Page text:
Most birders visiting Tavira eventually come across one of the puzzling “Grey Egrets” that are more or less resident here and we are regularly asked about them.
In trip reports you can find them referred to variously as Western Reef Egrets Egretta gularis, as ‘grey morph Little Egrets’ Egretta garzetta or as gularis x garzetta hybrids and there have been questions about them on various internet forums.
It is almost 10 years now since the first of these birds was seen here and in fact photographs of one of them by Ray Tipper were published in both Birding World and Dutch Birding as long ago as 2001.
Currently there seem to be at least two different birds in the area; one frequents the Santa Luzia saltpans and most days can be found there at low tide feeding in the same channel; the other is most often seen near Forte do Rato. There have been odd reports of similar birds elsewhere in Portugal but for some reason Tavira seems to be the favoured location.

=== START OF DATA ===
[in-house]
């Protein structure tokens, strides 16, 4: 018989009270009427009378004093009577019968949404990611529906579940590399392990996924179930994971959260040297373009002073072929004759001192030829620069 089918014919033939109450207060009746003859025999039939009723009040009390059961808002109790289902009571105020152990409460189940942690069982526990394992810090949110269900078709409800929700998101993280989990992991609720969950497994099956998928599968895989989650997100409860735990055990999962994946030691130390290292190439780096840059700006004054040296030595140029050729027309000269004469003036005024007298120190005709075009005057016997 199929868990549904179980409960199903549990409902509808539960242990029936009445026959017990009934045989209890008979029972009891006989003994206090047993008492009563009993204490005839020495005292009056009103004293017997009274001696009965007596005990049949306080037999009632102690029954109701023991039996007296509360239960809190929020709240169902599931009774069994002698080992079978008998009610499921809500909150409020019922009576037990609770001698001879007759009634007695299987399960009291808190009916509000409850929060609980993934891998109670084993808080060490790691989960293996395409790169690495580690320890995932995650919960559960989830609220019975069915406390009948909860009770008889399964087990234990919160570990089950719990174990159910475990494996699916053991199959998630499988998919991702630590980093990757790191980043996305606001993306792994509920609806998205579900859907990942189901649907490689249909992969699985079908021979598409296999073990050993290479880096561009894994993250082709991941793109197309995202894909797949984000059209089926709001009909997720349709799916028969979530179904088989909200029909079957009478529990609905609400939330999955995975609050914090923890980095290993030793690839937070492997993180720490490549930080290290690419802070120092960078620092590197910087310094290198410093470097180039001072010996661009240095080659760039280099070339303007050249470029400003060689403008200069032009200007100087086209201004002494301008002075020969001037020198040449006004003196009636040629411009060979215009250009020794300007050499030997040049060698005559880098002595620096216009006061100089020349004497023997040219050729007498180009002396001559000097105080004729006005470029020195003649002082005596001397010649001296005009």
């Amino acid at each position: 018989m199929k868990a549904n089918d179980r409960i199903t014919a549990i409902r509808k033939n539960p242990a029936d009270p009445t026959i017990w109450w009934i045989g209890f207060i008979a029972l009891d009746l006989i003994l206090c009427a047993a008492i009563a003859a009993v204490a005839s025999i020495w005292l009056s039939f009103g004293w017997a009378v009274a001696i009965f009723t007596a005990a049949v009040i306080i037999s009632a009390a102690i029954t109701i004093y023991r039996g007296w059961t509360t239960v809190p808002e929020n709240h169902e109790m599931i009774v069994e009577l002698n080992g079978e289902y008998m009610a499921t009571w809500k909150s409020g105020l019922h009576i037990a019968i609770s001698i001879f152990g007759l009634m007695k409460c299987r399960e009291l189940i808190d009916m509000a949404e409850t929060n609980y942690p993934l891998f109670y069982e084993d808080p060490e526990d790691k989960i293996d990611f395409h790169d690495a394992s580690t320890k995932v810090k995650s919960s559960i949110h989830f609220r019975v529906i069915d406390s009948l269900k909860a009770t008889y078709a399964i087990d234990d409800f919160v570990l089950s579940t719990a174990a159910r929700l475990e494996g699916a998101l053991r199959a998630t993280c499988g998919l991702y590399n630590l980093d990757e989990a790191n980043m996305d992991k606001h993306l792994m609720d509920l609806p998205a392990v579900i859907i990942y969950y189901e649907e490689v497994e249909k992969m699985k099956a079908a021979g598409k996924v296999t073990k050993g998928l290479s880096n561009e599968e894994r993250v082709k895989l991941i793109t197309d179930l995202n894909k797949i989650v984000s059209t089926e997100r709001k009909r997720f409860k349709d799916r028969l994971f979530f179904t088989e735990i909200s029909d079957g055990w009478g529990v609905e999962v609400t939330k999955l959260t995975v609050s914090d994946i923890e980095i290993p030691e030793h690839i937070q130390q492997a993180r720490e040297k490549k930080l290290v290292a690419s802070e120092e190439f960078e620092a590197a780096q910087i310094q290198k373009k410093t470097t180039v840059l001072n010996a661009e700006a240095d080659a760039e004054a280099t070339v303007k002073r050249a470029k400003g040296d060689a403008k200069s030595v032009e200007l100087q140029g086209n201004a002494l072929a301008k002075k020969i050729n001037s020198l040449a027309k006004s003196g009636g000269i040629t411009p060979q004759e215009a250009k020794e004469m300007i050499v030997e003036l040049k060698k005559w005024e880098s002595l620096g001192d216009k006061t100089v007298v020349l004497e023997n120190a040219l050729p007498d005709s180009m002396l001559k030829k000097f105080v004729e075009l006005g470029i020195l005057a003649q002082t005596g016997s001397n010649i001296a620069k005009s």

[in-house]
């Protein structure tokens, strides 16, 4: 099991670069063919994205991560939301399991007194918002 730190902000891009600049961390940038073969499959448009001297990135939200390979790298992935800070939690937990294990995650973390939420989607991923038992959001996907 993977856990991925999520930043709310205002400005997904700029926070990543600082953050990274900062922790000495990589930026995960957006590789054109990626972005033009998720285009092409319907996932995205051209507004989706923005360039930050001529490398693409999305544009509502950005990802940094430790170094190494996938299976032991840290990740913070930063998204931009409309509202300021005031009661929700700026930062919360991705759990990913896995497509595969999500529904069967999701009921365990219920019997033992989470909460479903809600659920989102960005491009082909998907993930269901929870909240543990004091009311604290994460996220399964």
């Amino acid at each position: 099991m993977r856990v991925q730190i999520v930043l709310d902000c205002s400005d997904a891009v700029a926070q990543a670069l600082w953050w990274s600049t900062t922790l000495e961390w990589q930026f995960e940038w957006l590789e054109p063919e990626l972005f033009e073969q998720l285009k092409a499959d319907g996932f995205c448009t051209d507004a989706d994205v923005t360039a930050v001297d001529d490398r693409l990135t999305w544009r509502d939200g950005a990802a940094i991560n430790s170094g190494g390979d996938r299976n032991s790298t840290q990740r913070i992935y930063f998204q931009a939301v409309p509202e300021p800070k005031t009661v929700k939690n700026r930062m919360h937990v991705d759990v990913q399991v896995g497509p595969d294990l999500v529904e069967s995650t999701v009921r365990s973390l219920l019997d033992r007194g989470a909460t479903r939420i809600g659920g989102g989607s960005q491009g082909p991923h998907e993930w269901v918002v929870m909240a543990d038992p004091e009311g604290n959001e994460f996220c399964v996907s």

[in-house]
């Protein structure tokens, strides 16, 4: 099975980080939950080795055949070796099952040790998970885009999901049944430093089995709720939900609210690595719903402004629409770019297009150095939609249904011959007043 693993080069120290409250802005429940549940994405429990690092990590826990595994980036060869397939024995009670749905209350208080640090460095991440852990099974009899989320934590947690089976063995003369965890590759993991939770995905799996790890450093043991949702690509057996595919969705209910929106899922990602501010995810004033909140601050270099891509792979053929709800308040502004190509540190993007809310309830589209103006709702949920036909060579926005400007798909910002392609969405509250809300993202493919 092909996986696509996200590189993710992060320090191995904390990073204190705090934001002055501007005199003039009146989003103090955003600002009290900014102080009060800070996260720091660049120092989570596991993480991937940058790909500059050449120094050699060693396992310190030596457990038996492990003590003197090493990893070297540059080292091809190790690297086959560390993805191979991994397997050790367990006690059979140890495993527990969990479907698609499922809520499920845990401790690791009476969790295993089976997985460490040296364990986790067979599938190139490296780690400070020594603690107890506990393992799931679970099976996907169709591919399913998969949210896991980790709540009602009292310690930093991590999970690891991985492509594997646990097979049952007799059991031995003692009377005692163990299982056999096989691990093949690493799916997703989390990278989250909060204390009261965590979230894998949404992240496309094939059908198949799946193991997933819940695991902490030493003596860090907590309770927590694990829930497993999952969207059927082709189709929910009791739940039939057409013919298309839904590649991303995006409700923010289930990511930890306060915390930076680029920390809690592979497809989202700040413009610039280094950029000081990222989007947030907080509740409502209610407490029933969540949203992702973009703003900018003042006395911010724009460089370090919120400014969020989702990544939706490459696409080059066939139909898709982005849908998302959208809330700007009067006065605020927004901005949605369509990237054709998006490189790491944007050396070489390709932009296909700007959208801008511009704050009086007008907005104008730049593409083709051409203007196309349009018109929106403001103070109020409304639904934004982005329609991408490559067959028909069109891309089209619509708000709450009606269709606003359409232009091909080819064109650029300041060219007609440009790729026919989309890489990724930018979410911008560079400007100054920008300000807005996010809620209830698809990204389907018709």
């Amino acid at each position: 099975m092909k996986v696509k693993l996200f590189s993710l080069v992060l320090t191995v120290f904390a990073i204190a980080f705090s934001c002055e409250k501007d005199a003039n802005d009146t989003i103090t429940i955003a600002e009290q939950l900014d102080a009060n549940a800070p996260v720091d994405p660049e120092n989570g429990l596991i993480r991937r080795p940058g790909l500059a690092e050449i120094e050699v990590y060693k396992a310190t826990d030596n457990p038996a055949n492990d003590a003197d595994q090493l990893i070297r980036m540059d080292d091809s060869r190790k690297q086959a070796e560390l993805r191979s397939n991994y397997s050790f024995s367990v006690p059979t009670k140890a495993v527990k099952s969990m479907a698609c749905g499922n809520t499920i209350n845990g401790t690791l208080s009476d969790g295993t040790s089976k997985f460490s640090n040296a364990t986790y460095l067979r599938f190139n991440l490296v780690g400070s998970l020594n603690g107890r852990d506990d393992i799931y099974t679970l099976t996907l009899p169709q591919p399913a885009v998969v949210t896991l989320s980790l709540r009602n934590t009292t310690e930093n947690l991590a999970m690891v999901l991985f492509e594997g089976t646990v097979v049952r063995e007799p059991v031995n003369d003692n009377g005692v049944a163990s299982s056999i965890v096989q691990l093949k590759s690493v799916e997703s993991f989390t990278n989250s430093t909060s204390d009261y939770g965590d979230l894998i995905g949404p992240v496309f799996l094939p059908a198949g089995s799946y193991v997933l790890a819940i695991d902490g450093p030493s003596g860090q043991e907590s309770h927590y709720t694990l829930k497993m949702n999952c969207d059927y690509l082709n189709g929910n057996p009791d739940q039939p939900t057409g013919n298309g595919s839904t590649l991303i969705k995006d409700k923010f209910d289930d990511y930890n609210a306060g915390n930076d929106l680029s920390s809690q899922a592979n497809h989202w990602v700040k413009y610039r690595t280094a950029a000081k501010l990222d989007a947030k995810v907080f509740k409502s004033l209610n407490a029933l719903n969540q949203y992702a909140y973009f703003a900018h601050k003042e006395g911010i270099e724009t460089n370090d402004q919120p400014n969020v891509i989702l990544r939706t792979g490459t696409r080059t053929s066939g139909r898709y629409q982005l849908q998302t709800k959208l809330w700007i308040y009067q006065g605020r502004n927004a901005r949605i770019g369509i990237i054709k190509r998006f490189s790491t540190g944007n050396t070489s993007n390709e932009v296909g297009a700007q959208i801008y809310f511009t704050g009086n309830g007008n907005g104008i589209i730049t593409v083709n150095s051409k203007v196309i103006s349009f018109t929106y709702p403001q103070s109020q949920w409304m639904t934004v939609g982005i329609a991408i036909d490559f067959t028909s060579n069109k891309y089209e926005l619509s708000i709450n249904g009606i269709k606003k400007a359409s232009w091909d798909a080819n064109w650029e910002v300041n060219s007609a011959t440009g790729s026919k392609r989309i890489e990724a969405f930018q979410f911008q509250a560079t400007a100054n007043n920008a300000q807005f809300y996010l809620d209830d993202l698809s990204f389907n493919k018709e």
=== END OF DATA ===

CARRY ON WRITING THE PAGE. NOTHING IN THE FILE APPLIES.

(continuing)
It does seem fairly clear that these birds are indeed gularis x garzetta hybrids. However, Western Europe is outside the normal range of Western Reef Egret, a species that mainly occurs in tropical West Africa, the Red Sea, the Persian Gulf and east to India. So where have they come from?
It is reported that some Western Reef Egrets were released from captivity in Germany back in the early 1980s. They are said to have been birds imported from Pakistan and were of the eastern race, schistacea. So maybe that’s a clue.
On the other hand, in the late 1980s, Western Reef Egrets observed in the breeding season at L’Albufera de Valencia in eastern Spain were identified as being of the nominate race gularis. The first instance of breeding there by mixed pairs of this species and Little Egret was in 1988 and apparent hybrids (birds similar to those now in Tavira) have been seen there and elsewhere repeatedly since about 1993.
Clearly, some work on the DNA of these birds would be interesting.
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